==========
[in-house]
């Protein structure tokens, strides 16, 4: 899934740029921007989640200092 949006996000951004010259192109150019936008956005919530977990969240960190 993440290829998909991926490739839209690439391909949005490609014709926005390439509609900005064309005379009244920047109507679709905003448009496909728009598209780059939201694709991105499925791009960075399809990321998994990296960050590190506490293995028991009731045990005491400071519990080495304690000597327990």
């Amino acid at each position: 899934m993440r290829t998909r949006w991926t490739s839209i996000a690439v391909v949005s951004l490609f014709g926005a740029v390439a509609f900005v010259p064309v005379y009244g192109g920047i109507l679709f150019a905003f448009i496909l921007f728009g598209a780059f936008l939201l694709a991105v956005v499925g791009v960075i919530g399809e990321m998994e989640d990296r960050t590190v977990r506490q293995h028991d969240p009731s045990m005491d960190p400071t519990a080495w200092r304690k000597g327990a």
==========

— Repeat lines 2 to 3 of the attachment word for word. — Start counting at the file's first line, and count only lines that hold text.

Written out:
């Protein structure tokens, strides 16, 4: 899934740029921007989640200092 949006996000951004010259192109150019936008956005919530977990969240960190 993440290829998909991926490739839209690439391909949005490609014709926005390439509609900005064309005379009244920047109507679709905003448009496909728009598209780059939201694709991105499925791009960075399809990321998994990296960050590190506490293995028991009731045990005491400071519990080495304690000597327990």
């Amino acid at each position: 899934m993440r290829t998909r949006w991926t490739s839209i996000a690439v391909v949005s951004l490609f014709g926005a740029v390439a509609f900005v010259p064309v005379y009244g192109g920047i109507l679709f150019a905003f448009i496909l921007f728009g598209a780059f936008l939201l694709a991105v956005v499925g791009v960075i919530g399809e990321m998994e989640d990296r960050t590190v977990r506490q293995h028991d969240p009731s045990m005491d960190p400071t519990a080495w200092r304690k000597g327990a």